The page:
Kenickie write great songs. And they're comedians. The problem is, they may not be miserable enough to be fashionable.
Kenickie are slumped in the shadow of a hundred teen idols. From the wall of their rehearsal room cafe, signed photos of former sensations, from Paul Young to Luke Goss, stare down. Bassist Emmy-Kate Montrose and songwriter Marie du Santiago, both 19, can barely meet their gaze, so hungover are they from tequila at Boyzone's fairground theme party. They rammed the Boys' dodgems, gawked at Brian May and cruised home through Trafalgar Square at dawn. When Lauren Laverne, 20, the band's other songwriter, strolls in wearing shades, hat and grin, the talk turns to band goldfish Sid swallowing his bowlmate, Elvis. It's to be expected.

Kenickie are the funniest band in Britain. They look good, they're young, and they're from Sunderland. But even after the hit single, "Punka", that's all most people know. They've been a victim of their own brilliance. Their interviews are comedy classics, but their songs don't get a look-in. Only those who actually bought last year's album, At the Club, know better. It wasn't dependent on the novelty of its teenage writers but combined their exuberance with worldly distance, lust for life with interest in its cost. Kenickie's new single, "I Would Fix You", makes this a little more plain.

It's the first fruit of a second album, recorded since the band (including drummer and Lauren's older brother, Johnny X, absent ill) moved to London. Lauren and Marie have been friends since they were six. Their repartee is a combination of jokey insults and friendly support. They expertly prick pomposity. But "I Would Fix You" is a song worth serious discussion. It seems, partly, to be about soaking up punishment on others' behalf. It's not the first Kenickie song with such sentiments.

"I think that's me, really," says Lauren, after a guilty pause. "Because I tend to attract and to stick with people who don't like anything, who tend to be not very good for me, really. I take on that role, when I shouldn't. I do that quite a lot. It's one of my failings. It's very Catholic."

"I think a lot of girls tend to do that," says Emmy-Kate. "Lauren's got a very curious idea that men are basically a bit stupid, so she lets them get away with more. Because girls should know better."

"It's crazy, really," a mortified Lauren mumbles. "Just a walking freakshow..."

In the current climate, freakshows are de rigueur. Anyone who can remember what pop music is should know instinctively that At the Club matters more than the sonorously-named likes of Urban Hymns. But the perception remains that serious artists are angst-ridden boys, not sparky girls. Kenickie have sad songs to spare. Their cause would be helped no end if they would only let reporters poke around in the pain that goes into them. "Life is stressful/ when you're successful," Lauren croons in "I Would Fix You". But it's at least partly tongue in cheek. She's not vain enough to put her problems in the papers.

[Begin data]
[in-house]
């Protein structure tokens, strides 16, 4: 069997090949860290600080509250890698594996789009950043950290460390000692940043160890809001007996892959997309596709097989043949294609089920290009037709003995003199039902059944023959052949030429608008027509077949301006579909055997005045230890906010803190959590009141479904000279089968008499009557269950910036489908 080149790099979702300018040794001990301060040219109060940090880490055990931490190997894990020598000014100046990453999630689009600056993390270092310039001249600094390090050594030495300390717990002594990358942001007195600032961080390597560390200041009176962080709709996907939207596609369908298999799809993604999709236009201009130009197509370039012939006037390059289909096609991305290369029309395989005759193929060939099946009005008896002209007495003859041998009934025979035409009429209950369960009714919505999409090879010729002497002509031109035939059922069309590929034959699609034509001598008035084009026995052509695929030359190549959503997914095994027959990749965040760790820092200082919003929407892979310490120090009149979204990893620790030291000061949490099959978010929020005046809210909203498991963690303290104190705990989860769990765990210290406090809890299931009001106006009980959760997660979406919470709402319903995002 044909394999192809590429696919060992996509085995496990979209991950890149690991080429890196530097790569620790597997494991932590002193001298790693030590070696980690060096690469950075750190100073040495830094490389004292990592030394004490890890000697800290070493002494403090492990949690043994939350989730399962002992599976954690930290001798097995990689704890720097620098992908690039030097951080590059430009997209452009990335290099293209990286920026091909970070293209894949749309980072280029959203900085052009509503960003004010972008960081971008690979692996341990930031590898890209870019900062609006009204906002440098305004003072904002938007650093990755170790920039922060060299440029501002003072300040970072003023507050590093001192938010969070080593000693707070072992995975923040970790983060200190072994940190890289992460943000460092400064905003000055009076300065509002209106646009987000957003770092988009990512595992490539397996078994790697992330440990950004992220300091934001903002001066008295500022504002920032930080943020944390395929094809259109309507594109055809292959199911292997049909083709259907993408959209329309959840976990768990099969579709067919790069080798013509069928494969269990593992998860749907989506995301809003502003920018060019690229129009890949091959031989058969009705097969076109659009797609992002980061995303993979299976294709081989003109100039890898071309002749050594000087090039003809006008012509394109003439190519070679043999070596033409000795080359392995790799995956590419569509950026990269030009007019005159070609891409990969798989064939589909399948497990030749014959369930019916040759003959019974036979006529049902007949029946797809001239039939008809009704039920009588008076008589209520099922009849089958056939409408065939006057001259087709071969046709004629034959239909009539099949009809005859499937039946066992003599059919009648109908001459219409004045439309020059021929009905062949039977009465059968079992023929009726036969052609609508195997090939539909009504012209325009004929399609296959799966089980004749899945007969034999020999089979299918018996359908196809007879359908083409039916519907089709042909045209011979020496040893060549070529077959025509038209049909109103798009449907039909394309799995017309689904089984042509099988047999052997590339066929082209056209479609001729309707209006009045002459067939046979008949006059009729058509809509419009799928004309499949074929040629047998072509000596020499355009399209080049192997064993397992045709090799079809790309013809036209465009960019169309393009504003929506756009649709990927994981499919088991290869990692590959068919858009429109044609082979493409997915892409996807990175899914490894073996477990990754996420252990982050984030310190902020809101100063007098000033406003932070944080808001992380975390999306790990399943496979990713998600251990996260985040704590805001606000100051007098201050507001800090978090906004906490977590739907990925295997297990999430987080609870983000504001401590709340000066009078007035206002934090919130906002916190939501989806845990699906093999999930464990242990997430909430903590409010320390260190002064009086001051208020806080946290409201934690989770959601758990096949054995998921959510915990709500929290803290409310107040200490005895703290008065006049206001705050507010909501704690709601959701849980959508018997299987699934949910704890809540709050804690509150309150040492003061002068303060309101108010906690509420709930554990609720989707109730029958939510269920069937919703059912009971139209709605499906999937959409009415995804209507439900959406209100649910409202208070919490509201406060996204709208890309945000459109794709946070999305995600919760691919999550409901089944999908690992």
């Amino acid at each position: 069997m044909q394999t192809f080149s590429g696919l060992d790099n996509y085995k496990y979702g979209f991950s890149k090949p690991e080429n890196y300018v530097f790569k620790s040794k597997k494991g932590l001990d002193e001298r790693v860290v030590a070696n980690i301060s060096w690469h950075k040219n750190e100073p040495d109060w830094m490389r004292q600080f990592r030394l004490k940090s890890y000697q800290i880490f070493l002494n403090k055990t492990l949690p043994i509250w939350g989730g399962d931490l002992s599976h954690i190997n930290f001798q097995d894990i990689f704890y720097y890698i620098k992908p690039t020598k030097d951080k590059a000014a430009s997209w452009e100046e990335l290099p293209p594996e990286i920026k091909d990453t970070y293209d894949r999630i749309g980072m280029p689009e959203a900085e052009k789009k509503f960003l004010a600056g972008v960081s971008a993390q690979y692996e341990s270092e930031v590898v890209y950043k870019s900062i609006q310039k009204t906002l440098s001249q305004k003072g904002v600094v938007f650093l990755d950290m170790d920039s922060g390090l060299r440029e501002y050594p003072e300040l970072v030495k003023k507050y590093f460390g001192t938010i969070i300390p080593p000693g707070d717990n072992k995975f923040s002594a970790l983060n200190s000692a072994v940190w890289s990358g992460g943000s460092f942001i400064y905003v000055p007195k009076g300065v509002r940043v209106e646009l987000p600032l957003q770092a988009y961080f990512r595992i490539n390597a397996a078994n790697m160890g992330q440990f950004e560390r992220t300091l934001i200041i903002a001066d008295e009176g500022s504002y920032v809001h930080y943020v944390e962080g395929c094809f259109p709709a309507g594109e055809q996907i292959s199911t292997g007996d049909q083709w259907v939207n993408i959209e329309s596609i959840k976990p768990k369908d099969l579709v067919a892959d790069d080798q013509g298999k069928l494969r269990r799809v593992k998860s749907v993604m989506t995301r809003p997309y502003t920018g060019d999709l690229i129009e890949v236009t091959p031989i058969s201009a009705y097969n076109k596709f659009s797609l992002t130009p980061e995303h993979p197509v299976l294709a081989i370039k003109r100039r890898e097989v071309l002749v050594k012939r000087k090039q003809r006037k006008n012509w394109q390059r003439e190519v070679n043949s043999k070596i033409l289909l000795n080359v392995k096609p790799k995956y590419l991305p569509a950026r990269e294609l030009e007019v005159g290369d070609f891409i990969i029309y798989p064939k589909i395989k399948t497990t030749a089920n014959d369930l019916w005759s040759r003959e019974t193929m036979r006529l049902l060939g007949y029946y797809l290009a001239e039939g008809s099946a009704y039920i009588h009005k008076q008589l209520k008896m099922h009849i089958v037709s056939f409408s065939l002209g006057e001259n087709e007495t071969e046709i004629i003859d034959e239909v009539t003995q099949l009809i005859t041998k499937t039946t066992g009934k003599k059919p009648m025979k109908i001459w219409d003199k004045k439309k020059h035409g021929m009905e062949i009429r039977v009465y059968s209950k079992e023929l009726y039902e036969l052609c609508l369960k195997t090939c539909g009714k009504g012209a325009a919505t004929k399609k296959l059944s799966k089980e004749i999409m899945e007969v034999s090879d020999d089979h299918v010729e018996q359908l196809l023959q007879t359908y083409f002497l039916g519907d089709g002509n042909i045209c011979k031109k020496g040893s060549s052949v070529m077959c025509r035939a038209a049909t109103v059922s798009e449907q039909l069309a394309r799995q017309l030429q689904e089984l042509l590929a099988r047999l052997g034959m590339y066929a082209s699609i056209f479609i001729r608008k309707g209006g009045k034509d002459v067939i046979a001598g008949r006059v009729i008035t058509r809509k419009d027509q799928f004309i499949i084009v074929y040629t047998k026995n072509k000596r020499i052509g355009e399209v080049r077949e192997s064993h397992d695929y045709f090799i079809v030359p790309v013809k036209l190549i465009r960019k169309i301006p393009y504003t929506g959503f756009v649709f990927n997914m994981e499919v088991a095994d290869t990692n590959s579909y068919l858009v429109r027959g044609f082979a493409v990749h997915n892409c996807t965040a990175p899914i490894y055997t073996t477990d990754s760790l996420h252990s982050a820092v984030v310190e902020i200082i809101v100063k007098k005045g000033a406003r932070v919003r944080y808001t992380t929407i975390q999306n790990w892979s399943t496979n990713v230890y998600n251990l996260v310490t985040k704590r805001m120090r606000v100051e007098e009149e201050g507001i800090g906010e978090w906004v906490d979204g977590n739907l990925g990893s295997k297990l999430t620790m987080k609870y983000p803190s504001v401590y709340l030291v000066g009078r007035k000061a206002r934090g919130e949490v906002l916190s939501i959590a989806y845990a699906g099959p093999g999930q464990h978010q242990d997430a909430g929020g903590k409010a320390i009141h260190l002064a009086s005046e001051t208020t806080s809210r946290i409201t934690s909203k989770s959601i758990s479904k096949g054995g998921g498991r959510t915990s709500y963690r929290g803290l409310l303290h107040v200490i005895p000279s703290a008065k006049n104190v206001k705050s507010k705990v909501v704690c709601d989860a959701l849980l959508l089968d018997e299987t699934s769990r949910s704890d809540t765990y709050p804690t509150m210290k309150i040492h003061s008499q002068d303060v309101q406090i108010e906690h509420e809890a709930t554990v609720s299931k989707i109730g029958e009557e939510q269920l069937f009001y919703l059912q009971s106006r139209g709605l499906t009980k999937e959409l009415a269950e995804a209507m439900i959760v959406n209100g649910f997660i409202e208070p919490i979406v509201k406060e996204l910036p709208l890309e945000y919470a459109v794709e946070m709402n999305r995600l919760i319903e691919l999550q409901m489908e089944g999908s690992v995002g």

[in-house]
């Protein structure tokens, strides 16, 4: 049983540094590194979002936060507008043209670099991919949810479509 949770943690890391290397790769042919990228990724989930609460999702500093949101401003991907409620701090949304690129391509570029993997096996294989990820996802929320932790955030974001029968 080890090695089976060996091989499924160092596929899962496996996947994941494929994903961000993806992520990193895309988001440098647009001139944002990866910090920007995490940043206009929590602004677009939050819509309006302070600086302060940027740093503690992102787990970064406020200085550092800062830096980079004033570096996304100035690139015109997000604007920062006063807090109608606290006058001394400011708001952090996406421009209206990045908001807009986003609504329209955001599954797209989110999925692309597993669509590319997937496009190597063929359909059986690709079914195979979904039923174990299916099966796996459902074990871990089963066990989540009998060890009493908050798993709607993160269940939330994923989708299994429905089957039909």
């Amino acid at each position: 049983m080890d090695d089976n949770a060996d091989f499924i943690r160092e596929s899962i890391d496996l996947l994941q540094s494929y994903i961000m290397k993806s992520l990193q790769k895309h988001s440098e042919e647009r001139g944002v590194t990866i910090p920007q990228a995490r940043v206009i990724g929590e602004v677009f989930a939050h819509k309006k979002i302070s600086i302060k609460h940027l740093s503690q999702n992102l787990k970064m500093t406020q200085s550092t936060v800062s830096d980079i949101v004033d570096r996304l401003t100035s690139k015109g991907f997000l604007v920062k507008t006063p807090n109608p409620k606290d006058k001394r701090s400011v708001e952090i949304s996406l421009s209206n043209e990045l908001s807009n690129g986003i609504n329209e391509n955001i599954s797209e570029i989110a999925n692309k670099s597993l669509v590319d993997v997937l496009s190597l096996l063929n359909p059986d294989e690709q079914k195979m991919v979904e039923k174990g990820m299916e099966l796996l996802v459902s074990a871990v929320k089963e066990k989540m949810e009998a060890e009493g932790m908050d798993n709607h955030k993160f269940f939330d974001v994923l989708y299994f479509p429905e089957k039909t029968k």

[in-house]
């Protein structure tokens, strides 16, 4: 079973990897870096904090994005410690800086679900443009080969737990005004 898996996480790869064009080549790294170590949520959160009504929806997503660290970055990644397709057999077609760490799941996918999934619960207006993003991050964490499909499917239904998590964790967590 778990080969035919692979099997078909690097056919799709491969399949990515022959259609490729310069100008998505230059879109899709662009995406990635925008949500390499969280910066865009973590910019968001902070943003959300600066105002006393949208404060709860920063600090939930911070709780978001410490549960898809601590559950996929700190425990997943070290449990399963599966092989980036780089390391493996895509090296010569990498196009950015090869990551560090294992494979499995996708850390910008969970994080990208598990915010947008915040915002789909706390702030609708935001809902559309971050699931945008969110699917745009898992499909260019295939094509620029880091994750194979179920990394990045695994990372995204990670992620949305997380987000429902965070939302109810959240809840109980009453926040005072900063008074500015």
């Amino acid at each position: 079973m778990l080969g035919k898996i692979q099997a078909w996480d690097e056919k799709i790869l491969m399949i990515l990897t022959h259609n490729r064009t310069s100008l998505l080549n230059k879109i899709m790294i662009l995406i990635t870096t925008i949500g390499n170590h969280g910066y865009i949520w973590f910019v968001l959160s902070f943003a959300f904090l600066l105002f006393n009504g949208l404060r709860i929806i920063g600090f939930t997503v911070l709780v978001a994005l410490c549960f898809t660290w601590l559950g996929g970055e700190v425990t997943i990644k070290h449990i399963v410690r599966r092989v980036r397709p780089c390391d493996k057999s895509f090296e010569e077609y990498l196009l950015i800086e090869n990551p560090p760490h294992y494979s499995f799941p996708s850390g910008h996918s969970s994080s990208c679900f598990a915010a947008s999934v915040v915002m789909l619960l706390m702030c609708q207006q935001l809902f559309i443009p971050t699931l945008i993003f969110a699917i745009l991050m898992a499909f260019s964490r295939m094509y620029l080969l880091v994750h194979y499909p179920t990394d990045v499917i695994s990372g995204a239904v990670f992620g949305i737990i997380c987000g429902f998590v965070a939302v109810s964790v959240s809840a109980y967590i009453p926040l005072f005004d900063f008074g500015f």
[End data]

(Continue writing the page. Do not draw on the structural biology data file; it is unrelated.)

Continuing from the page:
"People who've heard the new album say: `It's so miserable'," she says, "and they really want me to sit in the corner and say: `Yes...' But I'm not going to. The whole point of Kenickie is that no one is more special than the next person. If you make good music to slit your wrists to, then brilliant, so do I. But the difference is I don't go into it in a pathetic, whiny way. If I listen to `September Gurls' by Big Star, or Carl Wilson's solo album, some of the most beautiful songs ever - suicide songs - it doesn't make me miserable to listen to that. I just think, `This is beautiful,' and the fact that people can feel and have emotions is an amazing thing."

You can almost feel the pressure to dissect another post-fame comedown in current Kenickie interviews. "Everyone wants it to be the Lauren breakdown album," says Emmy-Kate. "But it's not that miserable. God..."

"We will not say the word `misery' again, till I die," Marie admonishes. "There. And that'll show you all." "Can we say the word miserly?" Lauren enquires.

However strong they remain in the face of depression chic, there could be dangers ahead for Kenickie, as the mainstream beckons. But they don't care. They're more interested in pop's possibilities. Last week, Lauren was at a gig by rock'n'rollers Royal Trux. She felt as if there was some essence pouring out from the stage, something that, if she could only absorb a bit of it, would take the rest of her life to exhaust.

"I feel like the new album is brilliant," Lauren says. "But I feel like it's going towards something that is going to be atomic. I feel like I could change the world, but not yet. I'm just in training at the minute. I'm like Karate Kid. In about two years, I'm going to knock everyone's heads off. I don't know whether I'll do that with Kenickie, or whether we'll do that under another name. I don't know what's going to happen."

Does Marie feel the same? "I'm sorry," she says, miles away. "I was looking at David Essex." Lauren adds coldly: "Marie will have been sacked by then."

Wouldn't such success be scary? "It's not scary," says Marie, "because if things get too hard to handle, we can just go, `ta ra then'." "Andrew Ridgeley's living a fairly quiet life, isn't he?" says Lauren, kindly. "In the words of the song," Marie adds, "nothing lasts forever."

"I've got a big family," Lauren concludes. "I see people at all stages. I know at some point I'm going to be 70. Every pop star gets forgotten about, eventually."

`I Would Fix You' has just been released on EMI. Kenickie are currently touring; their second album, `Get In', is out in August